Many people before me have argued that computer programs are secondarily about making a machine perform a task and primarily about telling other humans what you want the computer to do. Pseudocode takes this to the extreme – humans can discuss what a pseudocode program would do and whether or not it would be a good idea, without ever running the code on a computer. The pseudocode program is an argument – it argues that a program could be constructed to accomplish the task at hand. The problem with pseudocode is not that it doesn’t run on a computer. The problem with pseudocode is that it has no way of convincing you that it would work if it did run on a computer.
The reason why a pseudocode program of any respectable size is not a convincing argument is probably obvious to anyone who writes software for a living: it’s easy to write code that looks plausible to other humans, but unless you run the program, it’s hard to believe that it will actually work. Software that is easy to run is more convincing because you can watch it work. You provide inputs, it provides outputs. You can do this to prove or disprove hypotheses. In this case, though, the code stops being an argument that a program could be constructed to perform a task (as is the case with pseudocode). Instead, it becomes an argument that the compiled program will perform the task correctly. Testing the program manually is one way of convincing yourself that it will do that. But it is only one way.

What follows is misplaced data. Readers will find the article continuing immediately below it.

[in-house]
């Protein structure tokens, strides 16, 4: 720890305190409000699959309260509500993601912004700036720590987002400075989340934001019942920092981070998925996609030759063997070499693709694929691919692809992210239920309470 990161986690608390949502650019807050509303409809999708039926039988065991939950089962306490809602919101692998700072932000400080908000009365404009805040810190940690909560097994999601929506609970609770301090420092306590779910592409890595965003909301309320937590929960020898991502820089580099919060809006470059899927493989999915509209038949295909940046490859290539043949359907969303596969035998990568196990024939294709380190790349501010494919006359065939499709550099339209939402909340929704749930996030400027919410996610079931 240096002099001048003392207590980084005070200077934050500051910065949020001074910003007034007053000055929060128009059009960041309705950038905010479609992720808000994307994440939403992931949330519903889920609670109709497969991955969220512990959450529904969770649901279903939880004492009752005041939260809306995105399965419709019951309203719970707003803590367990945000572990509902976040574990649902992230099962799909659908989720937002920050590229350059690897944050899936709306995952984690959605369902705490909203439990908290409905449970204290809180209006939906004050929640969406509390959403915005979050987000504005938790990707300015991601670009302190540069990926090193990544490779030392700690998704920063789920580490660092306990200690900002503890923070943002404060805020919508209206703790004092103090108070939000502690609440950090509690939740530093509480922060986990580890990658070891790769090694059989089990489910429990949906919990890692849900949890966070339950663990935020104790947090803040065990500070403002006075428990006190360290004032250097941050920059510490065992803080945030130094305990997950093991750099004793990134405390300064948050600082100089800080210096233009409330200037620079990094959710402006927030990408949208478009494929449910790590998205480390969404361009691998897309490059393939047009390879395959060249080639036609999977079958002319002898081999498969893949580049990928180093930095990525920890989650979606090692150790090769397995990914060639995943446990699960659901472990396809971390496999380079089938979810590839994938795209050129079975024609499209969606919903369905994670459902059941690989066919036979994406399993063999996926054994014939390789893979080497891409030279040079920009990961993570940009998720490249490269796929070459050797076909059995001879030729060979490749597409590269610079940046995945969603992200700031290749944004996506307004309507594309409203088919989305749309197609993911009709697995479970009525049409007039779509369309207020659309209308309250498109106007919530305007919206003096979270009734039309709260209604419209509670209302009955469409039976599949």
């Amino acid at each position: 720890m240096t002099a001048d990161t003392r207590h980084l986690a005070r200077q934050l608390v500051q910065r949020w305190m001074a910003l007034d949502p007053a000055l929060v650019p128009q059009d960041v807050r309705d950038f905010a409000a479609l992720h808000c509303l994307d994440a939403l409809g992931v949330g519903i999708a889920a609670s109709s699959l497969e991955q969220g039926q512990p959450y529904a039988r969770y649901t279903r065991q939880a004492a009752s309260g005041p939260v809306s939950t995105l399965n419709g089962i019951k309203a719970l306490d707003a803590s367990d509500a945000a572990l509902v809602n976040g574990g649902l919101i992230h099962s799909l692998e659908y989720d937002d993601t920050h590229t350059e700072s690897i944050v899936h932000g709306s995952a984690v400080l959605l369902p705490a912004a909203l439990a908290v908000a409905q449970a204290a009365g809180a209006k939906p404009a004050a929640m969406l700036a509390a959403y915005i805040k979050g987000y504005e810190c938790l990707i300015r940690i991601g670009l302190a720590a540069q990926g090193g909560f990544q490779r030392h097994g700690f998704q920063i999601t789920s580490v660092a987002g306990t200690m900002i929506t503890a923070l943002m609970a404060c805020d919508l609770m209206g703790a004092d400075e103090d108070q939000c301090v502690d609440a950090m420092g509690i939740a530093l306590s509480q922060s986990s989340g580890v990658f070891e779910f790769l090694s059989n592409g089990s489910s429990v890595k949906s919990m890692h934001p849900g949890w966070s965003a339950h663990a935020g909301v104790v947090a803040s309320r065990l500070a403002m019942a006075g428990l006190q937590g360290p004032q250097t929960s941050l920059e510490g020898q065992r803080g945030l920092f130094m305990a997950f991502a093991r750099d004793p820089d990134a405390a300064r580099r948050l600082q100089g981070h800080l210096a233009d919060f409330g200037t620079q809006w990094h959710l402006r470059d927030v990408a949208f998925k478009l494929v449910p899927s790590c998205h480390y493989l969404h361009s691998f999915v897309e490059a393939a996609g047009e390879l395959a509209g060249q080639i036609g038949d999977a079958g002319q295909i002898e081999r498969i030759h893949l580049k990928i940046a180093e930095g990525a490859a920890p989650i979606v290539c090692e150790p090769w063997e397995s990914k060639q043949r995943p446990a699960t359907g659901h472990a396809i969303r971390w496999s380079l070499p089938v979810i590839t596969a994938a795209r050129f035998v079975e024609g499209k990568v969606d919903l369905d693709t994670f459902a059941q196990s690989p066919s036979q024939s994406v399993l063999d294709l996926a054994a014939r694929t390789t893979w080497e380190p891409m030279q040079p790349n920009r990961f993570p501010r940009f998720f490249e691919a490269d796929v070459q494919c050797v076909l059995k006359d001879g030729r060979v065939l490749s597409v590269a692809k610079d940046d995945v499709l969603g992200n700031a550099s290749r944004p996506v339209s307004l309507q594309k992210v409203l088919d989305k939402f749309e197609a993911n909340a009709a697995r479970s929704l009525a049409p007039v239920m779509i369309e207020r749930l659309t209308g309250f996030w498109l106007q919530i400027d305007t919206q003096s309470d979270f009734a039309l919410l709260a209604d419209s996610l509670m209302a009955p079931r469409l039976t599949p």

An automated testing framework can be useful for making your code more convincing. You can show that given this input and that input, the program will produce the correct output. Other programmers can run the tests and feel more confident that the program will behave that way.
A few arguments are implicit in every test: these fake inputs are representative of real inputs. This is an accurate simulation of global state. These expected outputs are the correct outputs. When you use mocks or stubs in your tests, you argue that the dependencies you are simulating actually behave that way; a common mistake is over-mocking dependencies so much that you have to just trust that the code will work when connected to real dependencies. For example, if your tests don’t open a socket to a functioning server, can you really be sure that the code will do so correctly in production? If you can’t, you have to trust that the networking code works. The argument becomes “if we assume the networking code exists, the following code will write this message over the socket.” That if might be a very big if.
Code review makes this argumentation-model-of-programming more obvious. If you write useless tests, a reviewer will often tell you that they are terrible tests. The point they are making is not that your code doesn’t work. The point is that they have little reason to believe it will. They have not been convinced by your argument.
If code is an argument, what does that mean for working programmers? Well, it means that the rules of rhetoric apply when writing software. If you want your code to be merged, or you want your project to be adopted, you need it to be persuasive. This raises an important question: is persuasive code the same thing as good code?